Published: May 26, 2023
By: Concentric Staff Writer
There is an elevated risk of reliability problems across two-thirds of North America if summer temperatures reach extreme levels, according to a new report from the North American Electric Reliability Corporation (NERC).
NERC’s 2023 Summer Reliability Assessment, which covers June through September, evaluates generation resources and transmission adequacy, including evaluation of data in peak demand hours, peak risk hours, and from recently updated probabilistic analysis. NERC evaluated system adequacy in regions across North America, including the Midcontinent Independent System Operator; New England; Ontario, Canada; the Southeast; Southwest Power Pool; Texas; and the U.S. Western Interconnection.
All areas are judged as having sufficient reliability resources for normal summer peak load and conditions, but a majority of areas face the risk of energy shortfalls if summer weather is more extreme, NERC said.
Other factors include natural gas storage supplies, which are at high levels (but industry is monitoring potential delivery risks), and new federal environmental rules that restrict power plant emissions in 23 states, including Nevada, Utah, and several states on the Gulf Coast, in the Mid-Atlantic, and the Midwest. The new U.S. Environmental Protection Agency rules were finalized on March 15 and are meant to enforce “good neighbor” EPA requirements for air quality. Coal and natural gas-fired generation units in these areas will generally meet these requirements by reducing operations in the first year of implementation instead of adding new emissions equipment, NERC said.
Inventories of replacement generation resources could also affect power system restoration after hurricanes and severe storms, as could supply chain issues, the organization said.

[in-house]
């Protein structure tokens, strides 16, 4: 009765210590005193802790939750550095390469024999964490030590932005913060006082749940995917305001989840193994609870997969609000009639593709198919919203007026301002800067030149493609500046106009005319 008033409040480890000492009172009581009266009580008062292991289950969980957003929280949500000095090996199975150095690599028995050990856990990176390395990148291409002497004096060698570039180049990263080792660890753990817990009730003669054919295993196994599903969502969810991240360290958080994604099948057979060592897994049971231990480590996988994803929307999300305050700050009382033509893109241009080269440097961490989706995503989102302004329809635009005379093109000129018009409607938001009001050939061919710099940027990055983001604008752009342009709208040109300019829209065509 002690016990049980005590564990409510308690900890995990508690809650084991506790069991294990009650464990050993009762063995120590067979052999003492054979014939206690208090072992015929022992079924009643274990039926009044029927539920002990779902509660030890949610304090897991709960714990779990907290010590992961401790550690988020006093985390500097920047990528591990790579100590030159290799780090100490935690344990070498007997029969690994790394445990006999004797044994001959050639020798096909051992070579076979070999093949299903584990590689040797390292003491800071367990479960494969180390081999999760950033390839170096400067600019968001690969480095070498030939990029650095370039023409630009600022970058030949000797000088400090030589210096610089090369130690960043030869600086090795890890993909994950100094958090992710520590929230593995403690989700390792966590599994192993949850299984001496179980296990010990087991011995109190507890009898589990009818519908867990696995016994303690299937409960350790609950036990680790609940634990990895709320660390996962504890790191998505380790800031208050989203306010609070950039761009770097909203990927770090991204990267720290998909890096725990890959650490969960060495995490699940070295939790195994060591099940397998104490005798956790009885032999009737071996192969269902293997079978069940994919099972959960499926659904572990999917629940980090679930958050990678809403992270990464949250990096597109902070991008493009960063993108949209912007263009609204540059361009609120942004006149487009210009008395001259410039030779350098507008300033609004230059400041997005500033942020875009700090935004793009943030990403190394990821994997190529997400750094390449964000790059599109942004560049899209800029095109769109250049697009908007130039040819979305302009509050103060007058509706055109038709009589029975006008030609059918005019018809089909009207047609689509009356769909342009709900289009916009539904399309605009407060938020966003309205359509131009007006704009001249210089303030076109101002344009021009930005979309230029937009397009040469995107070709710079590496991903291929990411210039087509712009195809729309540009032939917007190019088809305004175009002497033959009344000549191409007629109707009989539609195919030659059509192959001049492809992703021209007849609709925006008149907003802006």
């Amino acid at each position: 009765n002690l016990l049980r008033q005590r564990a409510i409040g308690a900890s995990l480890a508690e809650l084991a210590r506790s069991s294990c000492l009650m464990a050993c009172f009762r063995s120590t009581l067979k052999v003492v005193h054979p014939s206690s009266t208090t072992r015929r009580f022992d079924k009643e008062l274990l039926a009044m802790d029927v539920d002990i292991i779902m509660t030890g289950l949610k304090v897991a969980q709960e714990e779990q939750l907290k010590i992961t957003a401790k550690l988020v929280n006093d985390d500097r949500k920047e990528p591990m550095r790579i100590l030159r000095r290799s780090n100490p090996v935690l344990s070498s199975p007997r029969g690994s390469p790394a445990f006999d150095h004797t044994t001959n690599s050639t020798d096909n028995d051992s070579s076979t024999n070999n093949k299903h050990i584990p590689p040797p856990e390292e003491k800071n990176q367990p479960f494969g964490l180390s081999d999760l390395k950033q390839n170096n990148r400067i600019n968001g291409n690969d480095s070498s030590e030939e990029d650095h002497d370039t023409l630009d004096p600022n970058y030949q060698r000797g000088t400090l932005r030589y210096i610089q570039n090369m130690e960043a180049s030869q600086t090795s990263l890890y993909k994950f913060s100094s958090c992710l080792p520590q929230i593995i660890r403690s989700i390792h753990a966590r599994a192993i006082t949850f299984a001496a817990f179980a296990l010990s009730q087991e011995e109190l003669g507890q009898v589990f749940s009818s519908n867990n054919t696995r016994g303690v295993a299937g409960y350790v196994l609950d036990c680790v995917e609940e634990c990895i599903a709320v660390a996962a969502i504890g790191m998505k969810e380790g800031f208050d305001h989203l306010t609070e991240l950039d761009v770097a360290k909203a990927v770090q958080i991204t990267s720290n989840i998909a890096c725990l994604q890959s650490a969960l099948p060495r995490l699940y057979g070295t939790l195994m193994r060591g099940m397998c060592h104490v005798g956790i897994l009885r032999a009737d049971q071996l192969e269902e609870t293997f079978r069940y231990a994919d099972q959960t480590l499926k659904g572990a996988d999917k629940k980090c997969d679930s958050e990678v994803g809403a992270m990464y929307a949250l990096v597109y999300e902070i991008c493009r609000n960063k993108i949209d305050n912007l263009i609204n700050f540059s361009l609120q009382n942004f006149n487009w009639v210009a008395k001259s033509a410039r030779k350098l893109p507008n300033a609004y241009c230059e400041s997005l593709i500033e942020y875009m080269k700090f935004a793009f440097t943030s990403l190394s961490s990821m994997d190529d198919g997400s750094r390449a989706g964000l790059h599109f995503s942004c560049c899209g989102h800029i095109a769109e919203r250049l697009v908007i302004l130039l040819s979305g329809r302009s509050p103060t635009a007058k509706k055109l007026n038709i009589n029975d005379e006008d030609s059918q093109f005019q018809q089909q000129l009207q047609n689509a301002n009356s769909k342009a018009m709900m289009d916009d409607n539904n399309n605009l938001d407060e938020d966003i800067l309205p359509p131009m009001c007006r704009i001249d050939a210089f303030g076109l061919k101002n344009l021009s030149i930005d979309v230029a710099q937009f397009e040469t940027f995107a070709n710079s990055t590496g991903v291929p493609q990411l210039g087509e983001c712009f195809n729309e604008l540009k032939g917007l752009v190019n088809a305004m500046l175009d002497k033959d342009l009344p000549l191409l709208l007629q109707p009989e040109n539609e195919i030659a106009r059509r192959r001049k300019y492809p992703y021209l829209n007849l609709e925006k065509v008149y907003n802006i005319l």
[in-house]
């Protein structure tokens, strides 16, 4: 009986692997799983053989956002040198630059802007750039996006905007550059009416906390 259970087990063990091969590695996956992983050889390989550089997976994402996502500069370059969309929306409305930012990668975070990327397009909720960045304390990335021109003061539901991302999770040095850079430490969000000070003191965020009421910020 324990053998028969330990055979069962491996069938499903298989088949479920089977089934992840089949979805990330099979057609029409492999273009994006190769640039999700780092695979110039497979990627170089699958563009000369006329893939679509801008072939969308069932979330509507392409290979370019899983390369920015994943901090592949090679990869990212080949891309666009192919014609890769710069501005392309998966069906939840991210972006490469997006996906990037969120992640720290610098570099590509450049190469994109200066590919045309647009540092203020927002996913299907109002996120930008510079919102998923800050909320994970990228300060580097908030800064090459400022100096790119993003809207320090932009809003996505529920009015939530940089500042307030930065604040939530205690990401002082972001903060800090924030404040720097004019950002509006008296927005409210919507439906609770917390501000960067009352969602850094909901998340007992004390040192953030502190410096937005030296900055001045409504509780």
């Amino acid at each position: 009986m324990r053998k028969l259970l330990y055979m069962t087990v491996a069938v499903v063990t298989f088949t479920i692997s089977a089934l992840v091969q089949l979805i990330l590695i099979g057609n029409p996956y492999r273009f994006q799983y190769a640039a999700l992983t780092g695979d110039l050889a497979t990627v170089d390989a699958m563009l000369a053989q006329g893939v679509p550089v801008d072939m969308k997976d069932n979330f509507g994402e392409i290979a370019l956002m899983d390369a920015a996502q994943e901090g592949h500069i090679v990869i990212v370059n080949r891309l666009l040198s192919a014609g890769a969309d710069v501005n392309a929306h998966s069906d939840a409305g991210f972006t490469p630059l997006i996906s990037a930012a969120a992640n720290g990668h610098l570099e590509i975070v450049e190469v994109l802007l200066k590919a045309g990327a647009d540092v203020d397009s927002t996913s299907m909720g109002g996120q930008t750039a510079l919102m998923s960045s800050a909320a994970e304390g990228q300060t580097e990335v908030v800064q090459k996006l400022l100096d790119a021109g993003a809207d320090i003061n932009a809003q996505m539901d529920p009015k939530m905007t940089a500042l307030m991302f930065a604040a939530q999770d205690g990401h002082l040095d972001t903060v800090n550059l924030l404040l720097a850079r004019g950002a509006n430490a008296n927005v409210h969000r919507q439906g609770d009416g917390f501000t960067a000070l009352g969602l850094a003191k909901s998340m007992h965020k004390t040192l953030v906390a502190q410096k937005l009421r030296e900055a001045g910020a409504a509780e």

“The electric industry continues to face a shortage of distribution transformers as a result of production not keeping pace with demand. A survey by the American Public Power Association revealed that many utilities have low levels of emergency stocks that are used for responding to natural disasters and catastrophic events,” the report says.
Winter precipitation has bolstered hydro generation in portions of the West, but low water levels in some areas remain a concern. Significant rainfall and snow will help replenish reservoirs and rivers, but the largest hydro reservoirs in the country, including the Grand Coulee Dam in Washington and the Hoover Dam on the Arizona–Nevada border, remain at historically low levels.
Another factor is the unexpected tripping of inverter-based resources, such as what happened in Texas in 2021 and 2022 and in California in 2021, and curtailment of electricity transfers that can alleviate over-supply in some areas but can also lead to shortfalls in other areas. Elevated temperatures are also expected in many parts of North America beyond the June–September time period when bulk-power system operators typically schedule planned outages.
The report recommends that reliability coordinators, balancing areas, and transmission owners in elevated risk areas review seasonal operating plans and protocols for communicating and resolving potential supply shortfalls ahead of potential extreme demand levels. They should also employ conservative generation and transmission outage coordination procedures commensurate with long-range weather forecasts and engage with state or provincial regulators and policymakers to prepare for efficient implementation of demand-side management mechanisms, NERC said.
All views expressed by the author are solely the author’s current views and do not reflect the views of Concentric Energy Advisors, Inc., its affiliates, subsidiaries, or related companies. The author’s views are based upon information the author considers reliable at the time of publication. However, neither Concentric Energy Advisors, Inc., nor its affiliates, subsidiaries, and related companies warrant the information’s completeness or accuracy, and it should not be relied upon as such.